Patenting movies? The MPAA says no

I had reported last year about a patent application in the United States that tried to obtain protection for a movie plot. The application is by one Mr Andrew Knight, who believes the USPTO should be granting patents for unique and inventive movie ideas. His website contains a brief explanation of his reasoning:

“A Plot or Storyline Patent application seeks to patent the underlying novel and nonobvious storyline of a fictional story. Such protection is to be contrasted from the copyright protection of one of millions of possible expressions of an underlying storyline. The field of possible applications is broad, and may tentatively be split into an entertainment-advertisement dichotomy. The epitome of an entertainment application is an original, thought-provoking, often shockingly unique movie plot. Several potentially patentable features may have been found in the plots of, Memento, The Thirteenth Floor, Being John Malkovich, Butterfly Effect, The Game, Fight Club, The Matrix, Total Recall, The Truman Show, Minority Report, The Village, Groundhog Day, and Eternal Sunshine of the Spotless Mind, to name a few.”

Readers who are familiar with my line of thinking about patents will probably imagine that at the moment of reading such a steaming pile of post-digestive bovine refuse my blood-pressure has reached dangerous levels and I am about to go into a rant of some sort. Rest assured, I must admit that I’m not particularly surprised by this line of reasoning, it is a logical progression from what is already happening with the patently absurd idea that you can patent anything under the sun.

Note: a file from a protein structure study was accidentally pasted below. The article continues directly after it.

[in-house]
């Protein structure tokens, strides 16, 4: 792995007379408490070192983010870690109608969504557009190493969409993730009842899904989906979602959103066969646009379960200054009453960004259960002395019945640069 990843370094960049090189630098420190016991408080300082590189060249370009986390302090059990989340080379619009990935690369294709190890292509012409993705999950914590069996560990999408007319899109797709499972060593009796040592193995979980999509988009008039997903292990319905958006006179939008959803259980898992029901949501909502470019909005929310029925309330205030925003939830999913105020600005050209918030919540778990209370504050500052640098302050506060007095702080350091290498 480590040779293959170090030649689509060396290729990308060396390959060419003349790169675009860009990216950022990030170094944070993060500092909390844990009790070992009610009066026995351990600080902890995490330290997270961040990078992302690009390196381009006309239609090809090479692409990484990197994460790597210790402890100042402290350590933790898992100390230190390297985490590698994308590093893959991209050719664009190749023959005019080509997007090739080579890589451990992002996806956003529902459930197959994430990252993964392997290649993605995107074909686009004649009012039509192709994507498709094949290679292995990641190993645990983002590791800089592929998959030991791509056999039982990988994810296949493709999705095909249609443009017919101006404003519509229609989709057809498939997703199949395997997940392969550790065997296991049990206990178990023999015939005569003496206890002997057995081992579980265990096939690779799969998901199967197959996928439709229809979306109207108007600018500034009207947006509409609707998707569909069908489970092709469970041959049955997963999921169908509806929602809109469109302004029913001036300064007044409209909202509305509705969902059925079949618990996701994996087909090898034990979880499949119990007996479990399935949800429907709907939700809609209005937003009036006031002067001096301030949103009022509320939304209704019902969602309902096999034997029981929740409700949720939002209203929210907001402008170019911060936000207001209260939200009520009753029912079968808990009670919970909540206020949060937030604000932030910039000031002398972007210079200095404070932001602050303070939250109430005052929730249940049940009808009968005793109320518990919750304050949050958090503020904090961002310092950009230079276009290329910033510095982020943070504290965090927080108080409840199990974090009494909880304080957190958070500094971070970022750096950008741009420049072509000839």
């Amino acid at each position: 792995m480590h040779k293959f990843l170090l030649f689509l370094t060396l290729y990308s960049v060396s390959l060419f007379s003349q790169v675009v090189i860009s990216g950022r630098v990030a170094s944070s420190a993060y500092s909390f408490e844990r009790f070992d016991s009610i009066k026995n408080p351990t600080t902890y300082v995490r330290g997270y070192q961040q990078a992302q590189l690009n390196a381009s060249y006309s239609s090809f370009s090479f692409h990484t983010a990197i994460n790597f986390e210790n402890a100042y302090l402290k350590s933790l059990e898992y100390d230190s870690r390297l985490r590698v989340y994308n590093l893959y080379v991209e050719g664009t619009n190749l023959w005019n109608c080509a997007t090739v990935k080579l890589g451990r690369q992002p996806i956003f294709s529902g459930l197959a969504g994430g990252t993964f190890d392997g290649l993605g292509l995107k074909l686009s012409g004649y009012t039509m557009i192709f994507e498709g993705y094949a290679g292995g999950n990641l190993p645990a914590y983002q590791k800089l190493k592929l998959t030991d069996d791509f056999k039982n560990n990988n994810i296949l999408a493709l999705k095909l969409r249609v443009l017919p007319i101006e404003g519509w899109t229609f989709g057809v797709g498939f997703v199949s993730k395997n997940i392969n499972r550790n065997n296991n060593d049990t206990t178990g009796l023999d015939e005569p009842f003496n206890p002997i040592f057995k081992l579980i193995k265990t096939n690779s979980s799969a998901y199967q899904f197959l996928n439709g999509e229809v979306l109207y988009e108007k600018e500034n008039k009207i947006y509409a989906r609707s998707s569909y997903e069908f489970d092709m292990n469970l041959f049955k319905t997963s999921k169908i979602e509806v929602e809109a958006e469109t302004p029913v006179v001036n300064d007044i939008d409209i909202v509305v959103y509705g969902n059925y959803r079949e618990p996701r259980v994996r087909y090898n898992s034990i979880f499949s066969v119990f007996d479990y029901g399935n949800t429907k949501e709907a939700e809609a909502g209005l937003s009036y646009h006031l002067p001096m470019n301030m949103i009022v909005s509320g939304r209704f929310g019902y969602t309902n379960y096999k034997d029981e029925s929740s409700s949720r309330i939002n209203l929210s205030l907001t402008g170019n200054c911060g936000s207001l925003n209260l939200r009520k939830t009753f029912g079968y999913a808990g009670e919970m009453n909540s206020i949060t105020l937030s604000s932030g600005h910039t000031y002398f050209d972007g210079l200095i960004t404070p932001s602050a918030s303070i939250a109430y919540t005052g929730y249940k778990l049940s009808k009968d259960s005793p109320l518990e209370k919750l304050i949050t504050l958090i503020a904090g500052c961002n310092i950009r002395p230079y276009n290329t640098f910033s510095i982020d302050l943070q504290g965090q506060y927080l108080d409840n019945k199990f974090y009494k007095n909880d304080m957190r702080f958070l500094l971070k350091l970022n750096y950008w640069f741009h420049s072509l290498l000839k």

Mr Knight has put together a legal argument, which he has been pushing in his own website and on several journals. You can read a critique of Mr Knight’s ideas in an article in the Harvard Journal of Law & Technology. In my opinion, there are several problems with the patenting of movie plots. Firstly, copyright law is doing quite well, thank you very much. Secondly, the idea-expression dichotomy serves a purpose. You can come up with a novel idea, what really matters in the creative and entertainment industries is the expression of that idea, the uniqueness of the end-result. If somebody takes too much of your expression, then there is copyright infringement. We also have a form of societal protection of unique ideas. Why would anyone want to copy the plot of Memento or The Matrix? The result would not be the same, it would be a derivative of lesser quality, a rip-off. Copyright doesn’t preclude you from producing your own variation of the story, but copy too much and you infringe. The third problem is one of resources. Can you imagine poor patent examiners comparatively looking at movie plots?

The MPAA has issued a comment to the USPTO on this very subject, where they state that they oppose patent protection for movies. They state:

“The MPAA notes with some alarm a trend toward claiming inventions related to the creative arts using claim steps that recite events that are conveyed through an artistic expression (e.g., the actions a character in a story may perform). It is neither appropriate nor practical to evaluate the novelty and non-obviousness of a claimed invention through an assessment of the “quality” or “merits” of an artistic expression. Such claims are properly addressed through the application of the substantive requirements for patent eligibility.”

What would you know? I agree with the MPAA! The weather report for Hell reads: “Decidedly chilly, expect blizzards”.

By the way, for those who think that this is of no importance in Europe, remember that the EPO has a bad record on keeping patentable subject matter in reign. The words “computer implemented invention” come to mind.

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